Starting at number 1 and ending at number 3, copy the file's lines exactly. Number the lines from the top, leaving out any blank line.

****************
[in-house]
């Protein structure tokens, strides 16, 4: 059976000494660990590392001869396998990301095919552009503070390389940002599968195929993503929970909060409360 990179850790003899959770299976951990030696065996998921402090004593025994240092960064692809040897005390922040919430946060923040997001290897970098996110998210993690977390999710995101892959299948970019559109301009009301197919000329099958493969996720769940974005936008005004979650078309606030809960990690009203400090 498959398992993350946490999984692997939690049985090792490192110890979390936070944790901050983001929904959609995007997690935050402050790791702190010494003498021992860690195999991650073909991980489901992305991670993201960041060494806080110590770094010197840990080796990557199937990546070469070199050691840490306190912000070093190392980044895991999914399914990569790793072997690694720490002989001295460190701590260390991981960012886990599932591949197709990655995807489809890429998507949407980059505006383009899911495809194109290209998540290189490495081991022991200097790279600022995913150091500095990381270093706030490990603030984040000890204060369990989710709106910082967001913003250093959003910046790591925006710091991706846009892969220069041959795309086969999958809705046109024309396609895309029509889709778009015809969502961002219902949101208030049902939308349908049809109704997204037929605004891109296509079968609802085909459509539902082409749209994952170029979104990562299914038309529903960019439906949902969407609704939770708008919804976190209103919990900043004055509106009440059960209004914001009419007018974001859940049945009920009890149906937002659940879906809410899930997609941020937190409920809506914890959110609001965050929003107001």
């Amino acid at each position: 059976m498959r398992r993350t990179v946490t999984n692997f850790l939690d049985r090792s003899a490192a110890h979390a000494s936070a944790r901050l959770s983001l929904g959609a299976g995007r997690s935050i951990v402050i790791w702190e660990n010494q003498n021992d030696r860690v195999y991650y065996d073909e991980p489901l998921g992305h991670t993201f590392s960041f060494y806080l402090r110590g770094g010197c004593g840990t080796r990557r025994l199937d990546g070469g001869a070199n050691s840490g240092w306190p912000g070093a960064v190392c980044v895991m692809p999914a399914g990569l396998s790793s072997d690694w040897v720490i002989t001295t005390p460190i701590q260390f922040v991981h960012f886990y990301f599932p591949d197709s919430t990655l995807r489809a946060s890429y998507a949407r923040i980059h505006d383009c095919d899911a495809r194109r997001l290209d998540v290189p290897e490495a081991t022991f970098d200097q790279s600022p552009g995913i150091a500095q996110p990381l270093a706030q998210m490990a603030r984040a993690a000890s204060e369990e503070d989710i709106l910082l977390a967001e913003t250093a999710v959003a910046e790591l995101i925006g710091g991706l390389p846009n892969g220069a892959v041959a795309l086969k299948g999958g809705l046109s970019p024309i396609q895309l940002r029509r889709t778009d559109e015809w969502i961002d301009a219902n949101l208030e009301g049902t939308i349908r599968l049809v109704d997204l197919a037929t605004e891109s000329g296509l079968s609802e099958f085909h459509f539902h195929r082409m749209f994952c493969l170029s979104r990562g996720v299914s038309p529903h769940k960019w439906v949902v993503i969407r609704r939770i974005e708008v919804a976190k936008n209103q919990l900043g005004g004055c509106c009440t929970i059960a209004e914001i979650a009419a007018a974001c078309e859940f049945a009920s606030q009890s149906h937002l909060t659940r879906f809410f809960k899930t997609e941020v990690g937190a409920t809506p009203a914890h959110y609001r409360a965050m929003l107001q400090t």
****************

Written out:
[in-house]
């Protein structure tokens, strides 16, 4: 059976000494660990590392001869396998990301095919552009503070390389940002599968195929993503929970909060409360 990179850790003899959770299976951990030696065996998921402090004593025994240092960064692809040897005390922040919430946060923040997001290897970098996110998210993690977390999710995101892959299948970019559109301009009301197919000329099958493969996720769940974005936008005004979650078309606030809960990690009203400090 498959398992993350946490999984692997939690049985090792490192110890979390936070944790901050983001929904959609995007997690935050402050790791702190010494003498021992860690195999991650073909991980489901992305991670993201960041060494806080110590770094010197840990080796990557199937990546070469070199050691840490306190912000070093190392980044895991999914399914990569790793072997690694720490002989001295460190701590260390991981960012886990599932591949197709990655995807489809890429998507949407980059505006383009899911495809194109290209998540290189490495081991022991200097790279600022995913150091500095990381270093706030490990603030984040000890204060369990989710709106910082967001913003250093959003910046790591925006710091991706846009892969220069041959795309086969999958809705046109024309396609895309029509889709778009015809969502961002219902949101208030049902939308349908049809109704997204037929605004891109296509079968609802085909459509539902082409749209994952170029979104990562299914038309529903960019439906949902969407609704939770708008919804976190209103919990900043004055509106009440059960209004914001009419007018974001859940049945009920009890149906937002659940879906809410899930997609941020937190409920809506914890959110609001965050929003107001």
């Amino acid at each position: 059976m498959r398992r993350t990179v946490t999984n692997f850790l939690d049985r090792s003899a490192a110890h979390a000494s936070a944790r901050l959770s983001l929904g959609a299976g995007r997690s935050i951990v402050i790791w702190e660990n010494q003498n021992d030696r860690v195999y991650y065996d073909e991980p489901l998921g992305h991670t993201f590392s960041f060494y806080l402090r110590g770094g010197c004593g840990t080796r990557r025994l199937d990546g070469g001869a070199n050691s840490g240092w306190p912000g070093a960064v190392c980044v895991m692809p999914a399914g990569l396998s790793s072997d690694w040897v720490i002989t001295t005390p460190i701590q260390f922040v991981h960012f886990y990301f599932p591949d197709s919430t990655l995807r489809a946060s890429y998507a949407r923040i980059h505006d383009c095919d899911a495809r194109r997001l290209d998540v290189p290897e490495a081991t022991f970098d200097q790279s600022p552009g995913i150091a500095q996110p990381l270093a706030q998210m490990a603030r984040a993690a000890s204060e369990e503070d989710i709106l910082l977390a967001e913003t250093a999710v959003a910046e790591l995101i925006g710091g991706l390389p846009n892969g220069a892959v041959a795309l086969k299948g999958g809705l046109s970019p024309i396609q895309l940002r029509r889709t778009d559109e015809w969502i961002d301009a219902n949101l208030e009301g049902t939308i349908r599968l049809v109704d997204l197919a037929t605004e891109s000329g296509l079968s609802e099958f085909h459509f539902h195929r082409m749209f994952c493969l170029s979104r990562g996720v299914s038309p529903h769940k960019w439906v949902v993503i969407r609704r939770i974005e708008v919804a976190k936008n209103q919990l900043g005004g004055c509106c009440t929970i059960a209004e914001i979650a009419a007018a974001c078309e859940f049945a009920s606030q009890s149906h937002l909060t659940r879906f809410f809960k899930t997609e941020v990690g937190a409920t809506p009203a914890h959110y609001r409360a965050m929003l107001q400090t």